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Lawn Aeration

Aeration is a widely practiced technique to maintain the nutrition levels and overall health of the soil bed. Lawn aeration refers to a method of aerating the soil or increasing its oxygen absorption and retention capacity. More oxygen and consequently, moisture and nutrients are sourced towards the root system of the grass. People planning aeration of their gardens can choose across different techniques that can be used for this purpose. Lawn aerator shoes are not recommended because the small size of the spikes can actually compact the soil further.

Aeration commonly refers to the process of using manual or mechanized equipment to either puncture the soil with spikes (spike aeration) or remove approximately 1″ x 2″ cores of soil from the ground (core aeration). Aeration may be overlooked when trying to restore a lawn but is vital to bring it back to health. It improves drainage and reduces puddles formation.

Spike aeration involves the use of an aeration machine with spikes up to a foot or more in length. It is sometimes used to address drainage issues in areas with turf. Core aeration is done on turf areas as a means of reducing turf compaction, reducing thatch buildup, improving the infiltration of water/nutrients, and creating an environment where grass seed can have direct contact with the soil.

There are many types of lawn aerators including stand up models, ride on versions and tractor pulled versions.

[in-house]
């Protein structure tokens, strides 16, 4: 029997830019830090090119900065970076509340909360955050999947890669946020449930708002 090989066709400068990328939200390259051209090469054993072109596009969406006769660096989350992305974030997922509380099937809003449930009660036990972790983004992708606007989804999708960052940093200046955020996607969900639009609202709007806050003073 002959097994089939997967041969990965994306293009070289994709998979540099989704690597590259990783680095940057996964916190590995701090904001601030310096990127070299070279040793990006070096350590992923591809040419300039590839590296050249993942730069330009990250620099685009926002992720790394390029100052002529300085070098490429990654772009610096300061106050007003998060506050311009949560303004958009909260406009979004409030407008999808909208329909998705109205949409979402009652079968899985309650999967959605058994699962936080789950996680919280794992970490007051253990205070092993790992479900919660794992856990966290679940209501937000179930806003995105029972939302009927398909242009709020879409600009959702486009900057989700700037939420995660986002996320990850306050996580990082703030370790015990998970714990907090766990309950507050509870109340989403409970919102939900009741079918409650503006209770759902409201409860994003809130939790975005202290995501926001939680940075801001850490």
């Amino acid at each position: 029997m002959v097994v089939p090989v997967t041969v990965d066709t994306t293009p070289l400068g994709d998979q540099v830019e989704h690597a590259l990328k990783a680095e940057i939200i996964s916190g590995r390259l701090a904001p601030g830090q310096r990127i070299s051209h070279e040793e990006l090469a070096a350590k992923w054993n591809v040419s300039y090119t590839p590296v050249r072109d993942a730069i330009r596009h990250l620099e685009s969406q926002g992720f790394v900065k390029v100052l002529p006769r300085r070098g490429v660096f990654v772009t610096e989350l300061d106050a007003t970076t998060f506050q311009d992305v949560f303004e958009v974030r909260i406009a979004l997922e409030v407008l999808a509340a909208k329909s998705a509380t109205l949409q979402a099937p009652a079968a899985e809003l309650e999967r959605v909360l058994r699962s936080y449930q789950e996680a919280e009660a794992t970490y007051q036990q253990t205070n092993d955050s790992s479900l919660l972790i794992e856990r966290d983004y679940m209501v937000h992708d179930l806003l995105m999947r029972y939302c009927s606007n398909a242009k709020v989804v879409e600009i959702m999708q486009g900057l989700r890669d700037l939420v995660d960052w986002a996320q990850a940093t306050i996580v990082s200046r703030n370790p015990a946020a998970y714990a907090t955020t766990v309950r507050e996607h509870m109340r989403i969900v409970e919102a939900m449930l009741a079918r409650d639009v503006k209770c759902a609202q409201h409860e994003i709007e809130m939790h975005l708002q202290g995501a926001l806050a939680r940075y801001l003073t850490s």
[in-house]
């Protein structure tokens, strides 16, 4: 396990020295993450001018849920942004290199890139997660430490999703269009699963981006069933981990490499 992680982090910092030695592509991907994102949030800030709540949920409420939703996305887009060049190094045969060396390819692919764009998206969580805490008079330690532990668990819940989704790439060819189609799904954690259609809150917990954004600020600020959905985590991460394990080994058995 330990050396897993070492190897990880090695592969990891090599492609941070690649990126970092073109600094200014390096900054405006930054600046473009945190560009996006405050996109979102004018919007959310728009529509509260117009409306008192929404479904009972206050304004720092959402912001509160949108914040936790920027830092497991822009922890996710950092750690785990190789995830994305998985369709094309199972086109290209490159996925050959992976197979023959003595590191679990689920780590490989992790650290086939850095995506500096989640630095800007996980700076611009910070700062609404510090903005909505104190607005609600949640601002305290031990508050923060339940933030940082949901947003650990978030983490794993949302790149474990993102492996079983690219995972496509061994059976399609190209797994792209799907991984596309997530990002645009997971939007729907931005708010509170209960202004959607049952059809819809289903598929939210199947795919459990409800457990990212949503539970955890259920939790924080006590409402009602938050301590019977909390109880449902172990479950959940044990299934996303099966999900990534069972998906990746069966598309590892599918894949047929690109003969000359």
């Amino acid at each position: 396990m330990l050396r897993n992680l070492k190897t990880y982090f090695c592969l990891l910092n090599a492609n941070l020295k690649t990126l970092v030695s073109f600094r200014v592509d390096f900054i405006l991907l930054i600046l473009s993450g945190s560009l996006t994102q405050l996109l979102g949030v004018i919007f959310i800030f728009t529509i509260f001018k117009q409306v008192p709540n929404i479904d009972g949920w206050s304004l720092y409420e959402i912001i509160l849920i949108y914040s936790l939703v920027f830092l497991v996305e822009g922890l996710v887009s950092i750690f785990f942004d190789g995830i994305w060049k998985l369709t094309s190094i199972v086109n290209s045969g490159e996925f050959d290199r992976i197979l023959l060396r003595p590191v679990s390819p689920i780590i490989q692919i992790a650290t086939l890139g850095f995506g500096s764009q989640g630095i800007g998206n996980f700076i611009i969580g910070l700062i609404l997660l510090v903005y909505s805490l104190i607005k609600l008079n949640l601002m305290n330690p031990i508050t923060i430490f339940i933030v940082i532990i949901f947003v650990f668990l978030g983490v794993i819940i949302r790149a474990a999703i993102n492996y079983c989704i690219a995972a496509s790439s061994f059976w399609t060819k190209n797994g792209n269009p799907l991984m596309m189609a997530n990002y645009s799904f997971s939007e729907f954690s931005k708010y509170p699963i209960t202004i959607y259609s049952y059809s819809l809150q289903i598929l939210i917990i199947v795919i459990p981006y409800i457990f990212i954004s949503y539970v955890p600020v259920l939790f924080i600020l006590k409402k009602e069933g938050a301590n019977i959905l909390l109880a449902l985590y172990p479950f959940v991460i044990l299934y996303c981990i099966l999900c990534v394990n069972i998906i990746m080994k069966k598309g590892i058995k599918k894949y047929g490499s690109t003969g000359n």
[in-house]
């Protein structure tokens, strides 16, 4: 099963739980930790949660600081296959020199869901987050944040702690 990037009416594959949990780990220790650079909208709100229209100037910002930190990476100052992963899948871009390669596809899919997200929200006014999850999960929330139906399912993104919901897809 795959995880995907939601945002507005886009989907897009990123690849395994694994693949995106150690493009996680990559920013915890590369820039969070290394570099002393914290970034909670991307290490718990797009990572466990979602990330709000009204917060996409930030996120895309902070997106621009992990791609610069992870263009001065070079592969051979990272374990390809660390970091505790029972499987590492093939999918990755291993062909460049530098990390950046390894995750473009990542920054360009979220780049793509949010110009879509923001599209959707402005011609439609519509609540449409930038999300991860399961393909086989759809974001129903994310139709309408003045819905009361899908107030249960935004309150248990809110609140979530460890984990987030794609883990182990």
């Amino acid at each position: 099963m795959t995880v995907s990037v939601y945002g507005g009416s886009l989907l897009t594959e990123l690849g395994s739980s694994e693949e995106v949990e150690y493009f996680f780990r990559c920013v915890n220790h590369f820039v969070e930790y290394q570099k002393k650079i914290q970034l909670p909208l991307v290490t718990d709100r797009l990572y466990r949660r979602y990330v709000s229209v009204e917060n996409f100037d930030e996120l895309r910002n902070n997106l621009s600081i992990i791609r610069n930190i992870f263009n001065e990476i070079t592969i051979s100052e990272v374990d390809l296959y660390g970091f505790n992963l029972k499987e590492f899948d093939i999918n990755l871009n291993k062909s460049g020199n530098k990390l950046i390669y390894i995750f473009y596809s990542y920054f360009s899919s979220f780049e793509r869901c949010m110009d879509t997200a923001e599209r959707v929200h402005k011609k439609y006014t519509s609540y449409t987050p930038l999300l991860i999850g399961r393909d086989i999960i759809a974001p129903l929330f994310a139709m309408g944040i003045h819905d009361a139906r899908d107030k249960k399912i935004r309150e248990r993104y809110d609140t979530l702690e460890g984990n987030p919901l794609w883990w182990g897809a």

Soil impaction occurs when there is heavy use from athletic activities, pets, vehicle traffic and parking. Soil compacting forces are most severe in poorly drained or wet sites. Compaction greatly reduces the pore space within the soil that would normally hold air. Roots require oxygen to grow and absorb nutrients and water. Compaction reduces total pore space and the amount of air within the soil.  This results in poor top growth and lawn deterioration

Reasons to aerate your lawn:

*Your lawn is heavily used or driven upon on a regular basis.

*The thatch layer is in excess of 1/2 inch.

*You have a heavy clay soil.

It is extremely difficult to core aerate heavy clay soils or soils that have stones, rocks or tree roots below the soil surface.

When aerating be sure to mark sprinkler heads, shallow lines from sprinkler, underground utilities, cable, and septic lines to ensure they will not be damaged.

Soil cores are best left on the lawn surface; they typically work back into the grass in 2-4 weeks.Lawns may be fertilized and seeded immediately following aeration with or without further soil top dressing.If your soil is heavily compacted, you can apply stable, mature compost 1/4 inch deep. Rake the compost over the lawn, filling the aeration holes.Lawns can be aerated once a year, especially under heavy use conditions

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